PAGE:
New Hampshire last year. Now Blaise.
“I ask myself if it’s selfish to race,” Ben-
ton says. “I have family to think about.”
Yet he, like other drivers, believes
that if he is careful, he’s as safe as any-
one driving to work on crowded in-
terstates. And so last month, Benton
worked on rebuilding a junked race car
with his team of after-work volunteers.
They took the car to the ARCA race at
Talladega, Ala., where he finished sixth.
It was the answer to his doubts. Rac-
ing, he says, is what he wants as his fu-
ture. Wouldn’t anything else be com-
promising his life?
“I’m not going to say it’s worth losing
your life,” he says. “But if it’s worth tak- JEFF SINER – STAFF PHOTO
ing a chance on, then it’s worth doing To reduce deaths and injuries, experts say, racing organizations should develop standards for barriers and fences in the infield and pit areas. At Lancaster
it.” Speedway, a shoulder-high chain-link fence separates the track from the pits and infield.
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[ SOLUTIONS ]
What Racing’s Leaders Say
Groups with the most deaths since 1990:
NASCAR, 36 DEATHS
"I strongly believe that the industry as a
whole, particularly as it relates to stock
car racing, is safer than it’s ever been." –
Mike Helton, National Association for
Stock Car Auto Racing president.
NHRA, 22 DEATHS*
“We investigate every case and try to
determine what we can do to prevent the
accident. A lot of rules have unfortunately
come at the misfortune of others.” –
Graham Light, National Hot Rod
Association senior vice president.
SCCA, 13 DEATHS**
“Safety is our number one goal and our
number one concern. I think the
awareness level is probably higher than
it’s ever been.” – Steve Johnson, Sports
Car Club of America president.
USAC, 12 DEATHS
“We quietly are always working in
scientific studies on increased safety in
our series. There’s an accident report for
every accident in USAC that’s complete
and concise.” – James Capels, U.S. Auto
ARCA, 6 DEATHS
“As we’ve gone forward, we’ve made
changes." – Ron Drager, Automobile
Racing Club of America president.
Changes include asking inexperienced
racers to attend driving schools or drive in
more events in other circuits.
JEFF SINER – STAFF PHOTO
Some tracks – such as South Carolina’s Lancaster Speedway pictured above – allow children and spectators in the pits, which tend to be among the most *NHRA officials confirmed 19 deaths at sanctioned tracks
since 1990. Track owners confirmed three others.
dangerous parts of a track. Some safety experts say tracks should ban spectators and children from the pits during races. **An SCCA official said others have died in SCCA races
since 1990, but declined to give identify them.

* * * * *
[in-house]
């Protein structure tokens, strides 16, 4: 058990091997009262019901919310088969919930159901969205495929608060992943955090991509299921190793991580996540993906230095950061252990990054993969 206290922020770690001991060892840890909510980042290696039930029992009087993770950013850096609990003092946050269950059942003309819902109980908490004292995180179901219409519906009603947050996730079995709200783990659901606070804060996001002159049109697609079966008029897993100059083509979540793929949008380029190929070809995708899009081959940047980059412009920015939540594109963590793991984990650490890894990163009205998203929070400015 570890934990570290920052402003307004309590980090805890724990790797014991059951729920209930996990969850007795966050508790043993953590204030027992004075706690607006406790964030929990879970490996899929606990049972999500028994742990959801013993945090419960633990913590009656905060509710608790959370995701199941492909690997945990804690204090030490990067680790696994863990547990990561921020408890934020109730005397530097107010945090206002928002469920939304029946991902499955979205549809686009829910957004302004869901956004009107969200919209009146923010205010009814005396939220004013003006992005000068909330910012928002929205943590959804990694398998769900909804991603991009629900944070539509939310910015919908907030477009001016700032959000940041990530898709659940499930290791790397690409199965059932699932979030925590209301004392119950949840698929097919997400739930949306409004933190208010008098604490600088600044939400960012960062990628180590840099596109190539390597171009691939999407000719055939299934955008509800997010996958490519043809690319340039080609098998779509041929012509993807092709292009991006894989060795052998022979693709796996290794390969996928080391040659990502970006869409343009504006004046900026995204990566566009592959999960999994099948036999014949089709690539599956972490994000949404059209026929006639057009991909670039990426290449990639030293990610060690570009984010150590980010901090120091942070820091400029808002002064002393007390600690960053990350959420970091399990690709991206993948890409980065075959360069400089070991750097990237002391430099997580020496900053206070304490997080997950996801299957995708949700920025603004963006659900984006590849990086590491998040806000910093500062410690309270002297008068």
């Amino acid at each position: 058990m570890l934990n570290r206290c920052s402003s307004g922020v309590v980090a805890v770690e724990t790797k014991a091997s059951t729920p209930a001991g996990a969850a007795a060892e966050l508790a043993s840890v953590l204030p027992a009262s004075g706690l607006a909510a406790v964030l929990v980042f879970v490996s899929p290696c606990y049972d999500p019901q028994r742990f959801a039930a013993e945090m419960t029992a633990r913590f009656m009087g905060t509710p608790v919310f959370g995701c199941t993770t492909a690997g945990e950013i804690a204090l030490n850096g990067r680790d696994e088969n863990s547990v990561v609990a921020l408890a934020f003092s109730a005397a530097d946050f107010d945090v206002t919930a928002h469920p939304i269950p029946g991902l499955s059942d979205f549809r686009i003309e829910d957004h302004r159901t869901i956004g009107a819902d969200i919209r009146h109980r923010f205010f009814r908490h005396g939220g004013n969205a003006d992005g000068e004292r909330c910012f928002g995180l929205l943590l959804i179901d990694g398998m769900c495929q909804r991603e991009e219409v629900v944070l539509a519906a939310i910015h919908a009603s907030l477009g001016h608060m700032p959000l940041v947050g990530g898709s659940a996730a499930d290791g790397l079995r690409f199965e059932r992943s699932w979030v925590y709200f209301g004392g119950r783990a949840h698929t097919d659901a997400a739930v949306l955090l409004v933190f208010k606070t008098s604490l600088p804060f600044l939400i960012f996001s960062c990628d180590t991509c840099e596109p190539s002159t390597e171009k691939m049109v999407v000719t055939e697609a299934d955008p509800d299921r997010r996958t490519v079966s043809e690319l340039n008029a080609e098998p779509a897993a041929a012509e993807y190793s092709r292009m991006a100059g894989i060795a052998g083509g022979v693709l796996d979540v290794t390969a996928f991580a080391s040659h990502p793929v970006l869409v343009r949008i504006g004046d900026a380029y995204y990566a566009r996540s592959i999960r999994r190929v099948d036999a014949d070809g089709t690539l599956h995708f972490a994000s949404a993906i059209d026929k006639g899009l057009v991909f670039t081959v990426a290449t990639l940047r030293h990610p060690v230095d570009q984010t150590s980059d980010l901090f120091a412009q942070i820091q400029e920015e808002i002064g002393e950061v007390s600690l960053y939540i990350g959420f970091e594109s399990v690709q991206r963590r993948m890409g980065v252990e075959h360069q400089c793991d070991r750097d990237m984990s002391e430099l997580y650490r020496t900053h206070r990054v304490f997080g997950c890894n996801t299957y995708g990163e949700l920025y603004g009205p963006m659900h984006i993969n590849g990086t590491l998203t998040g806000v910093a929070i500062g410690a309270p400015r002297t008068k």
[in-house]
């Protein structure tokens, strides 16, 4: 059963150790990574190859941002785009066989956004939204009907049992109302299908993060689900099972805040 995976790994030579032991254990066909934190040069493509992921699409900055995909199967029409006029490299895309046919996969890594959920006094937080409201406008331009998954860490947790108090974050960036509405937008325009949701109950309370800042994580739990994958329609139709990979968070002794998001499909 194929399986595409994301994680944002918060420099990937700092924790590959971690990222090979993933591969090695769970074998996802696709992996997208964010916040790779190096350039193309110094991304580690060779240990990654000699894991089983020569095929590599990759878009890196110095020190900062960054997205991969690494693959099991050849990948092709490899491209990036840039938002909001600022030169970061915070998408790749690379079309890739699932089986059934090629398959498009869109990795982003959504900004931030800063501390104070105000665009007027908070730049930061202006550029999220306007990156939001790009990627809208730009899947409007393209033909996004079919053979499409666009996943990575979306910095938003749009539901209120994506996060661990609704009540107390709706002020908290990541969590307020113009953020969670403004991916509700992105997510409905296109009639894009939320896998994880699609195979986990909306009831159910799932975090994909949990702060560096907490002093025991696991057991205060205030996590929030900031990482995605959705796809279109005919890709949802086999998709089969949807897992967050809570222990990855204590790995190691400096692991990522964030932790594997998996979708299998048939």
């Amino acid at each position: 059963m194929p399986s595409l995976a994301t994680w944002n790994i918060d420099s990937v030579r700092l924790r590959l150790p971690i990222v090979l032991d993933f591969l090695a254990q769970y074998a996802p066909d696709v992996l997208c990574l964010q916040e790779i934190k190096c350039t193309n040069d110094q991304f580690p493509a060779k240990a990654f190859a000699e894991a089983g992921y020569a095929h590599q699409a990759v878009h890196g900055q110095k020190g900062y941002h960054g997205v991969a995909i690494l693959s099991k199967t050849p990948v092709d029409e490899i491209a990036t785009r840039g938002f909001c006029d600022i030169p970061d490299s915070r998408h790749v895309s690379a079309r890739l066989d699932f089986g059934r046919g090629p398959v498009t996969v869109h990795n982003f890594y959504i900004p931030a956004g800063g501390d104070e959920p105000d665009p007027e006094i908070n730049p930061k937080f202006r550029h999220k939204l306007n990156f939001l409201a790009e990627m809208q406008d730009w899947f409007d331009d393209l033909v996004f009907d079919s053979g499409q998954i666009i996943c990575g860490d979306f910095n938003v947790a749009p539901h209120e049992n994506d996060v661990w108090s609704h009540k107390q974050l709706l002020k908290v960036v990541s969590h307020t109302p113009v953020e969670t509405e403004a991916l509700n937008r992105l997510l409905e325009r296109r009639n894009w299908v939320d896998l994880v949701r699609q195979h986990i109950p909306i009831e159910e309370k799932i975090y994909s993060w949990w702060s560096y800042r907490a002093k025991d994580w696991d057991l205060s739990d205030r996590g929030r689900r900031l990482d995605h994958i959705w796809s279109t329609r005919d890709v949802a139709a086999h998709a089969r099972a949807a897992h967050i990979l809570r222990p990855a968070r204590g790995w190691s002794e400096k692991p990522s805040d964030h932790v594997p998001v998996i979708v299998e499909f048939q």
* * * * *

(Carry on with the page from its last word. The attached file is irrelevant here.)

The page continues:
––––––– scribing the hazards of having specta- ular physical exams, and furnish docu- son you don’t have one.” – Humpy
About This Series
Options from previous page tors mill around the pits. mentation to racetracks. Elite racing Wheeler, Lowe’s Motor Speedway During a nine-month investigation,
Observer reporters and researchers
groups require proof of good health at president.
the start of racing season and again af- • “At 14, 15, even 16, you’d have to be an confirmed racing deaths in the United
track fences. They now range from
Compile accident ter serious wrecks. But smaller organi- exception to the rule to really be able States from 1990 through October 2001
about 9 feet at some small tracks to 21 data and share safety zations and tracks don’t mandate to handle it. Certainly your average kid by searching newspapers and the Internet
or 22 feet at a few major racing venues. them. couldn’t do it.” –Chuck Lehning, direc- and contacting relatives, drivers, racing
With little research to guide them, information. • “There are a lot of drivers who’d tor of operations for Jordan Driving groups and tracks. The study of deaths
tracks tend to build the minimum set love to race, but have a physical impair- School. began in 1990 because reports since then
by insurance companies or build PROBLEM: No one keeps track of all ment that would endanger not only are more available on databases and the
fences similar to those at other tracks. U.S. racing deaths, so officials miss pat- themselves but spectators and other Internet.
Experts say the best fences are an- terns and often dismiss fatalities as drivers as well.” – CART medical di-
Make spectators aware Reporters spoke to family members for
freak accidents. verification, except for deaths that were
chored in concrete, reinforced with ca- rector Steve Olvey. they should be more well-reported. When no family member
bles and designed with a top section • “A thorough physical should be re-
that hangs over the track to keep acci- RECOMMENDATION: Leaders in the quired of everybody. That’s definitely cautious. was available, information came from
dent debris out of the stands. A few sport say tracks and sanctioning bod- my feeling after what I’ve been track officials, friends or published
states, including Connecticut and Ver- ies should thoroughly investigate acci- through.” – Diane Matheny, whose PROBLEM: Since 1990, at least 29 reports. The largest racing groups were
mont, require minimum fence heights. dents, collect detailed information and husband, Doug, suffered a fatal heart spectators were killed – and more than contacted to confirm deaths.
Insurers say variation is expected, de- look for trends. Some suggest report- attack this year during a race at Wash- 70 injured – after they were hit by cars Heart attacks that happened on the